As the weather grows colder with the approach of the holidays, boaters might need fall weather jackets and clothes to stay warm while out on the water, Gaston said. Socks and headgear might be useful, too.
Beyond that, boaters might find tools like a rigging knife or binoculars useful, Gaston said.
– Matt deGrood
With the season of giving just around the corner, there are quite a few items that might be on the wish list of the kayaker in your life.
“It’s one of the few things that no matter where we go with COVID, we can still go kayaking,” said Jenn Nolan, who owns a kayak rental and demo business in Hitchcock and a kayak retail store in Crosby. “It’s an individual sport, and you’re going to social distance because nobody wants anyone within 6 feet when they’re catching fish. We don’t want anyone within 600 feet.”
For most kayakers, there isn’t a whole lot of room on their vessels and the potential for something — including the kayaker themselves — going overboard always is a concern. So, any gift that floats will be a useful one for kayakers.
“If it’s floating, we know we’re not going to lose our stuff,” Nolan said. “As cool as I think I am, Mother Nature is bigger than me, and I may end up topside, one way or another.”
One essential item for any kayaker is a floating dry bag to store possessions — such as cell phones, wallets, keys, etc. — they don’t want lost or damaged in the water. The bags come in different colors, varieties and brands, and typically range in price from $14 to $24.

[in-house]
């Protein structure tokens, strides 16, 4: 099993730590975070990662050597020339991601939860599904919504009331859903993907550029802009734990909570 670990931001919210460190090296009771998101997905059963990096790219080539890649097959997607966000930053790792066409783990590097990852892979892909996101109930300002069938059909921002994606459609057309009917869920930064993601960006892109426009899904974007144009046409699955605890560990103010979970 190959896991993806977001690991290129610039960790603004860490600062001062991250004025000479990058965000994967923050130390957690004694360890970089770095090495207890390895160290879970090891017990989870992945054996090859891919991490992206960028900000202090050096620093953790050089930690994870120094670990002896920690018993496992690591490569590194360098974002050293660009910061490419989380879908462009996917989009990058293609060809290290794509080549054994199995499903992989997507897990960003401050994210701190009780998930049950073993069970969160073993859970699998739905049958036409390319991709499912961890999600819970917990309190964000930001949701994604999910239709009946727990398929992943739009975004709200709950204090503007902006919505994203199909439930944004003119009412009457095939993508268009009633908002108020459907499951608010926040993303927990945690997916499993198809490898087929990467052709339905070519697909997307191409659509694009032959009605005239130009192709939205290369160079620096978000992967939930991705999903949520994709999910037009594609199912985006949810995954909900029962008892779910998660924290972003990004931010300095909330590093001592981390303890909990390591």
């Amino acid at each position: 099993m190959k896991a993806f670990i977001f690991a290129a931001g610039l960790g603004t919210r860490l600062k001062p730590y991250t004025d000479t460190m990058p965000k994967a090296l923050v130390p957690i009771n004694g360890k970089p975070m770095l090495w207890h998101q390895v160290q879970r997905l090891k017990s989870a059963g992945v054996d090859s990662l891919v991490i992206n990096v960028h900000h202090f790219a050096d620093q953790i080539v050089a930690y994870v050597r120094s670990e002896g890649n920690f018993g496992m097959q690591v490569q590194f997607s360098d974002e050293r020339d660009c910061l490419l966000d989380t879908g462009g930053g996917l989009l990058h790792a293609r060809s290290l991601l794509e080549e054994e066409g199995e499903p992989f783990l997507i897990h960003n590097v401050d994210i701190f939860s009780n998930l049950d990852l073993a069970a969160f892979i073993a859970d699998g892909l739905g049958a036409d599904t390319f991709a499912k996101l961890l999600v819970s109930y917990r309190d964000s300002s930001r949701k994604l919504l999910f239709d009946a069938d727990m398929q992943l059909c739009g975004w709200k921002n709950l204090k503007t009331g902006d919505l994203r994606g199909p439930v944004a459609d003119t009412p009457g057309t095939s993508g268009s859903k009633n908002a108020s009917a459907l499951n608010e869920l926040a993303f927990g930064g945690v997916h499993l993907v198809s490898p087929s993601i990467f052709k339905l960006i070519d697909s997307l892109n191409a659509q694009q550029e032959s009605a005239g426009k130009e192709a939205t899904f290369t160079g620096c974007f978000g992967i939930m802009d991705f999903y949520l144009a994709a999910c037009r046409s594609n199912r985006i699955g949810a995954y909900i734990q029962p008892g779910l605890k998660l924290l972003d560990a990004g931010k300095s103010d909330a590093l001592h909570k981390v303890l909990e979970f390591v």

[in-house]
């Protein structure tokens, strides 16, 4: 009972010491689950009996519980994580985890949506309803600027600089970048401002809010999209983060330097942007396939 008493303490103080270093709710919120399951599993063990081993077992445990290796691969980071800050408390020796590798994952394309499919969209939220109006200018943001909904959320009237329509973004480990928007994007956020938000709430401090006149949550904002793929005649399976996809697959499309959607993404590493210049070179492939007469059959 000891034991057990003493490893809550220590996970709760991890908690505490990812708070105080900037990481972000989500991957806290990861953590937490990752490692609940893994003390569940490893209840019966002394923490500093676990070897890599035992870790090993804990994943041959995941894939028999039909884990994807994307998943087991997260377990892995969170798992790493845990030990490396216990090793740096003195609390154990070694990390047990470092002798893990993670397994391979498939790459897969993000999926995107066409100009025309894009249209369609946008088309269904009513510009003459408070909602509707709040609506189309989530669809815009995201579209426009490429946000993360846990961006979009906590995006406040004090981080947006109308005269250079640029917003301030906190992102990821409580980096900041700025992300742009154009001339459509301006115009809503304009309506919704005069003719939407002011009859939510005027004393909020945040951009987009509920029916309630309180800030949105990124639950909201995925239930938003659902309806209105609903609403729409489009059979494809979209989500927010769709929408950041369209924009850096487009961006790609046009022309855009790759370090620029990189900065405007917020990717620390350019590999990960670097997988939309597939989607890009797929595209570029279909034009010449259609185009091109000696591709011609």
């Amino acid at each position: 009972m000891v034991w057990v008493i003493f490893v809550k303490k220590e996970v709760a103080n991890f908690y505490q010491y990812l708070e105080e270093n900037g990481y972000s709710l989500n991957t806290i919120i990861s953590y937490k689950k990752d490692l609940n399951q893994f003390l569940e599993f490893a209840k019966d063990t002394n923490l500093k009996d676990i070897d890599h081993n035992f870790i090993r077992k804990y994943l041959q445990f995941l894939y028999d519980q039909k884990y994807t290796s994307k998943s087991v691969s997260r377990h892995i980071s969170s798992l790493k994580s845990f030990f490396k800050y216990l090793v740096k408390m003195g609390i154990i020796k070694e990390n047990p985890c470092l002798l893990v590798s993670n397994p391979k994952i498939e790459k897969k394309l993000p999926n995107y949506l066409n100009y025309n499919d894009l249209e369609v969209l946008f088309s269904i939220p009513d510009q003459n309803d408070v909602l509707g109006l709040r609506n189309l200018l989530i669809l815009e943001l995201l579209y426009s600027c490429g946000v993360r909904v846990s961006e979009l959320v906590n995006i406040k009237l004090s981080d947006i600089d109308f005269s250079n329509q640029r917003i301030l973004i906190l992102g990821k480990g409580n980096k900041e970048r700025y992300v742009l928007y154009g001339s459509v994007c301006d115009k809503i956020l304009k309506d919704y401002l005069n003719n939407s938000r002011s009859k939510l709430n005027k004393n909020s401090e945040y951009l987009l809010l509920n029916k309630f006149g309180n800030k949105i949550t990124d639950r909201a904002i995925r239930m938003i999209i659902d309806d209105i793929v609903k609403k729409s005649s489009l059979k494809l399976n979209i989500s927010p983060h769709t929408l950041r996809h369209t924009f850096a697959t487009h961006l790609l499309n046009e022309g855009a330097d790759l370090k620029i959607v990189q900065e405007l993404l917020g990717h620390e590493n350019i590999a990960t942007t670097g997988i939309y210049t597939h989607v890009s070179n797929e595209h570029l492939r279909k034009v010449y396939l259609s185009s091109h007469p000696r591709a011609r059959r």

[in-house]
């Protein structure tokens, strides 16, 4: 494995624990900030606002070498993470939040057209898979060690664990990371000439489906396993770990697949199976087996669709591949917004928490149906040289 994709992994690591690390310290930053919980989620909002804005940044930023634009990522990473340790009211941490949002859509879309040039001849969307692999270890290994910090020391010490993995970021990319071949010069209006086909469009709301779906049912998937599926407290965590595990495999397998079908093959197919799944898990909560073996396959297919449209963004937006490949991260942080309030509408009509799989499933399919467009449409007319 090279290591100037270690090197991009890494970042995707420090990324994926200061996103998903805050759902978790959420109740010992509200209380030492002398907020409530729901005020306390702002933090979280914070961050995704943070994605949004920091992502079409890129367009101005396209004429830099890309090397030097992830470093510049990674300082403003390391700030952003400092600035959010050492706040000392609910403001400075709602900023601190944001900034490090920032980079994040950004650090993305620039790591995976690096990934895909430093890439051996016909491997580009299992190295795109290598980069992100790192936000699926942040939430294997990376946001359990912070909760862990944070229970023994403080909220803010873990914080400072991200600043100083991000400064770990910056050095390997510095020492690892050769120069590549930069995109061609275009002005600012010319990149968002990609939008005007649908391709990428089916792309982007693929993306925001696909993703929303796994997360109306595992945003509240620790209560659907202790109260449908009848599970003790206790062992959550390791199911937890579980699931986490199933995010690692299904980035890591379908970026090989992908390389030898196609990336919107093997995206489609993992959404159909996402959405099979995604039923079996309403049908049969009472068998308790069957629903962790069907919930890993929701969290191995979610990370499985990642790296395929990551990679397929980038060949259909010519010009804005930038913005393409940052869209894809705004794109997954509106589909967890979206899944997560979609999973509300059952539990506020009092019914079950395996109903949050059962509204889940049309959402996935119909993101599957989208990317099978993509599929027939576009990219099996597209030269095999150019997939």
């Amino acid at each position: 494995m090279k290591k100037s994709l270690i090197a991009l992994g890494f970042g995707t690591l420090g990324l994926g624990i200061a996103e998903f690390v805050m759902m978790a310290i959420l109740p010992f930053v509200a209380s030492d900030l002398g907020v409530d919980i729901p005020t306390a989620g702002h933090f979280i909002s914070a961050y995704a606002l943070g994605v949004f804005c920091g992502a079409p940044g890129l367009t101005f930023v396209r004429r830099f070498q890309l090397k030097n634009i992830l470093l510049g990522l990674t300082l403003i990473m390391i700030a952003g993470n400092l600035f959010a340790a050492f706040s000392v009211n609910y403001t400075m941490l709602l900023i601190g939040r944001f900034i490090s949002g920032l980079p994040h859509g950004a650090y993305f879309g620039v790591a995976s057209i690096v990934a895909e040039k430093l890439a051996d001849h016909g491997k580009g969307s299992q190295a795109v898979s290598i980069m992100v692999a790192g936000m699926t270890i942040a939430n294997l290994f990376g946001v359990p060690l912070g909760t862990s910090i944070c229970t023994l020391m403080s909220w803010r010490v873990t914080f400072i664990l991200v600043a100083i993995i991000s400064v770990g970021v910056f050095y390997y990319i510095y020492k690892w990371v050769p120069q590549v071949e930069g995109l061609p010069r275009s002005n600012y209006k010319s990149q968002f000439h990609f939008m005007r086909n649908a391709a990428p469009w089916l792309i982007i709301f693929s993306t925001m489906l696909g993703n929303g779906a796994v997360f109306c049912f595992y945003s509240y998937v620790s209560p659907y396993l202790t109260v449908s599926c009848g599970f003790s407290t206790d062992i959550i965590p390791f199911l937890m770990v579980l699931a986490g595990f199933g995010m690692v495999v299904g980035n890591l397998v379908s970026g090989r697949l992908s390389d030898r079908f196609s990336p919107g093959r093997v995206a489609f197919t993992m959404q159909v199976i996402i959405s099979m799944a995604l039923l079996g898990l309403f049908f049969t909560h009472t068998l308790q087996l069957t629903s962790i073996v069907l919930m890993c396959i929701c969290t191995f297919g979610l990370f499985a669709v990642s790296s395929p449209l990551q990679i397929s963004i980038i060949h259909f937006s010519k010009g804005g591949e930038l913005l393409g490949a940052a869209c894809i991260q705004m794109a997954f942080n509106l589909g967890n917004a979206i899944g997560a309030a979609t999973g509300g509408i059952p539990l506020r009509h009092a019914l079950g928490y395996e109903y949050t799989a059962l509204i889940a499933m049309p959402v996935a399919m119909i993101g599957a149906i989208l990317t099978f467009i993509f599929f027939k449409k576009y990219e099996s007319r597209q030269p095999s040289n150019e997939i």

Most kayakers also enjoy fishing from their vessels, and a floating fishing net can be a great tool for not only catching fish on the water, but for carrying items while getting on or off the kayak. While some are more pricey, a solid net can be found for about $20.
A grab pad, which helps hold smaller items in place on the kayak; a fishing line cutting tool; or a stringer, which keeps caught fish alive and safe in the water; all can make for good stocking stuffers for a kayaking enthusiast and are fairly inexpensive.
For added comfort on the water, a kayak seat cushion is another gift option. Some prices range higher, but a good cushion can be found for as low as about $10. And, for added safety while on the water, a visibility light and flag is a solid gift idea, with those products ranging anywhere from about $30 to $100.
Another great gift is a kayak cart, which essentially performs as a mini-boat trailer for the kayak. The carts can cost anywhere from about $55 to $150.
Another slightly more expensive product, but also a highly useful one, is a push pole that serves dual duties for a kayaker. The push pole’s main function is to stick in the ground and serve as an anchor. But it also can be used to slowly and quietly maneuver the kayak while trying to sneak up on fish. Some of the high-end models are priced at as much as about $200, but others are as low as about $33.
– James LaCombe